black men in 2014 and early 2015.
The 1994 Crime Bill6
issued by Bill Clinton resulted in disciplinary measures to “protect”
people from crime that had no rehabilitative or preventative measures and resulted in an amplification of those imprisoned for petty crimes. This
resulted in the most change for African-Americans as
Whilst 1 in 17 white men have a likelihood to go to prison –
for black men the statistic is 1 in 3,
top of this, the statistics of wrongful convictions are even more troubling. In
the National Registry of Exonerations’ new report, Race and Wrongful
Convictions in the United States, researchers looked at the
1,900 exonerations reported between 1989 and 2016. Compared to the 13 percent
of the population that African-Americans make up, they comprise 47 percent of
those who were exonerated. This disparity cuts across all major crimes
committed, but the report focuses on the three categories where
exonerations are most frequent: murder, sexual assault, and drug crimes.
The number of African-American incarcerated males is currently at 2.36
million, a staggering statistic compared to that of 1970 where it was only
357,292. With the African American prison population having steadily grown
throughout the years, it is questionable as to what extent this is down to rising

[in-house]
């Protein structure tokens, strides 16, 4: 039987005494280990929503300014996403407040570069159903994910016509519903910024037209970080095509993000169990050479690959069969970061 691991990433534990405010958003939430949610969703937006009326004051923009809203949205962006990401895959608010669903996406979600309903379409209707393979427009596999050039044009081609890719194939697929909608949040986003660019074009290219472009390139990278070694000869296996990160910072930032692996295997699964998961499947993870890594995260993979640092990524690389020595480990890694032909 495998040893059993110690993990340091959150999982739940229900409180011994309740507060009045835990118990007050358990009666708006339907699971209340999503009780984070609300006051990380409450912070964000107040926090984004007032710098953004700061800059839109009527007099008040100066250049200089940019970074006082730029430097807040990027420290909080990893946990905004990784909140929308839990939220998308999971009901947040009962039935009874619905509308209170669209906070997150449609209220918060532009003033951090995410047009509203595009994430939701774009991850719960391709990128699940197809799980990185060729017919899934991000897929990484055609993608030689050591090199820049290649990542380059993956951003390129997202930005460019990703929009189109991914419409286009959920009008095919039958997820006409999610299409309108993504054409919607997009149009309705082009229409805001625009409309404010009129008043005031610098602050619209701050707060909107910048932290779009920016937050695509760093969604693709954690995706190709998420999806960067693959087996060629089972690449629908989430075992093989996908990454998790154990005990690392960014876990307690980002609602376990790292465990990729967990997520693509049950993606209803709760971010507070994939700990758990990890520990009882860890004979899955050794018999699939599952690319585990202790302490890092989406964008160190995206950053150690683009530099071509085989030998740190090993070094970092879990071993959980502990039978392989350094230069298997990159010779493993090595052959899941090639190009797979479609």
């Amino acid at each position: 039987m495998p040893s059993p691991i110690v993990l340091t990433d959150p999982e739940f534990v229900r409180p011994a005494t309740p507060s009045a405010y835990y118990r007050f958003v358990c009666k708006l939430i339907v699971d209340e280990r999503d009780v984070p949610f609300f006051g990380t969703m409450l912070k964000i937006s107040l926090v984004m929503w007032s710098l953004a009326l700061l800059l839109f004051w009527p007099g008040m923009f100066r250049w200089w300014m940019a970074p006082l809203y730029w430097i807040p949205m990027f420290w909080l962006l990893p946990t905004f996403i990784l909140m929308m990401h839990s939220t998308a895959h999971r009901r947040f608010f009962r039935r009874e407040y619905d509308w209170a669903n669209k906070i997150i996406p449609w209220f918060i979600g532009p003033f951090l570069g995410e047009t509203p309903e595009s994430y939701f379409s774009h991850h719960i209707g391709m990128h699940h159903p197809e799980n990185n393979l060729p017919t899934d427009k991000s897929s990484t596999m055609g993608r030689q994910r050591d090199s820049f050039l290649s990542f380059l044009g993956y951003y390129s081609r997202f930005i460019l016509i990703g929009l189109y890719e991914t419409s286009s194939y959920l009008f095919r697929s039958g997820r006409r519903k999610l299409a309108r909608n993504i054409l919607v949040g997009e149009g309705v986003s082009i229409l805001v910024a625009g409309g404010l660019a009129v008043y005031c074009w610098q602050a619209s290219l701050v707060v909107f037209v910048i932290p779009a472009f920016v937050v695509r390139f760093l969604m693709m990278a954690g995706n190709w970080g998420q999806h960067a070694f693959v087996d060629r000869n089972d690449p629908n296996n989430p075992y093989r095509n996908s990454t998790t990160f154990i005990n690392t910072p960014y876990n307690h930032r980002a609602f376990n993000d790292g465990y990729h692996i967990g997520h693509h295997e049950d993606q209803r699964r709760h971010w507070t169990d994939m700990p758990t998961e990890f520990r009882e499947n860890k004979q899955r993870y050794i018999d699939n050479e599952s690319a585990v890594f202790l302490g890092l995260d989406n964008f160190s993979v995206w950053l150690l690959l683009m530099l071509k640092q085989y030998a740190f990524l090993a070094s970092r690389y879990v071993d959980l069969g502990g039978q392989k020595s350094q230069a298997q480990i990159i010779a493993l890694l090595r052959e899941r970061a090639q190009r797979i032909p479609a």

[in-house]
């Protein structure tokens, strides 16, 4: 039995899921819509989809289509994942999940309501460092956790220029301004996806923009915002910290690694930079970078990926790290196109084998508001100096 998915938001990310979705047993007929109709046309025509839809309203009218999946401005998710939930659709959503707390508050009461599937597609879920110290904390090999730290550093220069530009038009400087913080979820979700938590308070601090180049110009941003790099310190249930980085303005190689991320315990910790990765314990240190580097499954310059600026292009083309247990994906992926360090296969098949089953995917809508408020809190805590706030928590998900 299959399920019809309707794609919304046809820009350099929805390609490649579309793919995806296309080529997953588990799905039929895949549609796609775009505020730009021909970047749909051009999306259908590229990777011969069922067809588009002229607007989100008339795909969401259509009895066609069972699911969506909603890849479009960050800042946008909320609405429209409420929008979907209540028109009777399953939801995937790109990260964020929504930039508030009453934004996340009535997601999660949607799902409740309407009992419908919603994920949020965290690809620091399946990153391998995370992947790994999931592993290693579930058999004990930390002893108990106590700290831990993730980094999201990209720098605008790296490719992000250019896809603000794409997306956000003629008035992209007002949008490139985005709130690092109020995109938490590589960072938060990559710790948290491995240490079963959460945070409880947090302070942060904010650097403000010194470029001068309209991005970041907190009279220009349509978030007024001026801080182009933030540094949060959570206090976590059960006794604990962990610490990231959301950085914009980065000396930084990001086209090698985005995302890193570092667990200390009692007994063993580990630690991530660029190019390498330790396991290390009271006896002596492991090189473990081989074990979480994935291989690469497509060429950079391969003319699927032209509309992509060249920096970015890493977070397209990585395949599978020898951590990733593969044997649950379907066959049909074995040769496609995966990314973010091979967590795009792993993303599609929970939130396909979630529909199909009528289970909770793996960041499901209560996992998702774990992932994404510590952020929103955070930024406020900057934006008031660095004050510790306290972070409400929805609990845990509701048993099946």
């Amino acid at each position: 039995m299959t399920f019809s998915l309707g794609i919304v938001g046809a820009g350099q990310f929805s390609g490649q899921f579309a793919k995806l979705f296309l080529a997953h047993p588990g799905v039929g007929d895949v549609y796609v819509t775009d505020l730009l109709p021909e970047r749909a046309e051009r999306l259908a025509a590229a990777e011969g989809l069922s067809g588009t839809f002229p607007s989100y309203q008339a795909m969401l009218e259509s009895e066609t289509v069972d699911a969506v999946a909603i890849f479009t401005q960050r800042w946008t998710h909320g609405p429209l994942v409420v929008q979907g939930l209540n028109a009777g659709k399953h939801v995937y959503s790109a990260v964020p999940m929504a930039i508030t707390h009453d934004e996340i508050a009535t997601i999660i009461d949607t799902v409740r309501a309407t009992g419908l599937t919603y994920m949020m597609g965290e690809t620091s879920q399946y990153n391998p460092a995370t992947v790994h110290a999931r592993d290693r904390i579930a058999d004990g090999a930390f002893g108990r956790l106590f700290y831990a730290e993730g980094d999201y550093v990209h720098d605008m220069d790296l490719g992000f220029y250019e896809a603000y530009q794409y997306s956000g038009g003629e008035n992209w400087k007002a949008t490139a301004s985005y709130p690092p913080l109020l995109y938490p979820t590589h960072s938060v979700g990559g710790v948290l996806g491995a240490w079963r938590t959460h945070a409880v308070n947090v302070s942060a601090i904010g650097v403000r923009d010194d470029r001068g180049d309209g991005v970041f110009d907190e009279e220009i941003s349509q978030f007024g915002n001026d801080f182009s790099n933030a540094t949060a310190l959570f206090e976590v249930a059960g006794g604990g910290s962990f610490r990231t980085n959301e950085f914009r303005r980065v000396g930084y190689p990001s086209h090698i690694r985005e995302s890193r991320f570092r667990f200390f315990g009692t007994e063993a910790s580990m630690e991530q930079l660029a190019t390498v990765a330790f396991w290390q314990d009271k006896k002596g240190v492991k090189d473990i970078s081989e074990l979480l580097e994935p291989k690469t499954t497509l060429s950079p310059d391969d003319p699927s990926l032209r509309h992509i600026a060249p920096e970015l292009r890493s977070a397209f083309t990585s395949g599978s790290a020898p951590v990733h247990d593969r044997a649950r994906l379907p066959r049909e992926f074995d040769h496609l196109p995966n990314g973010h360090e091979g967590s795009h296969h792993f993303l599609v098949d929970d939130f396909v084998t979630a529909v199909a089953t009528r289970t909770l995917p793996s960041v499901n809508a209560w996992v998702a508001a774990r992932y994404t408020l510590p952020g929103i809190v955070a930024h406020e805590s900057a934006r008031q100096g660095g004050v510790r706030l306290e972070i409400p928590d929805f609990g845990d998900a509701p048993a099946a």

crime, but also due to rising racist attitudes.
(National Registry of Exonerations, 2017)
In table A, we can see the
exonerations that African-Americans are given, and that in 4 out of 7 of the
crimes committed black Americans supersede their white counterparts, and
overall, they represent 8% more of exonerations. We can see that they face the highest
discrepancy in exonerations for Drug Crimes and for
instance, in 2003, black men were reportedly 12 times more likely to be
incarcerated for drug offenses even though surveys have shown few discrepancies
between the sale of white and black people selling drugs.
The Black Lives Matter
campaign began in the summer of 2013 with the acquittal of the man who killed
African-American teen Trayvon Martin. It aims to decentralize the fight for
equality and depends upon the coordination of a large group of people to
The former New York Mayor
Rudy Giuliani8 declared
that Black Lives Matter was “inherently racist, dividing
society against itself and only focusing on the “positives” of the black community”. “All Lives Matter” was launched as a response to the BLM
movement but many of its critics claim that it fails to address the problem
that BLM aims to affront as the problem is that Blacks are not treated as
equals to whites, it “erases
the vulnerability of and dehumanization of black people”9
Bill de Blasio, current New
York mayor argues the contrary, that the BLM movement “changed the discussion on race for the better”10. He also states his
realization of an “implicit bias”, that in order to effectively change people’s opinions of others
Is African Americans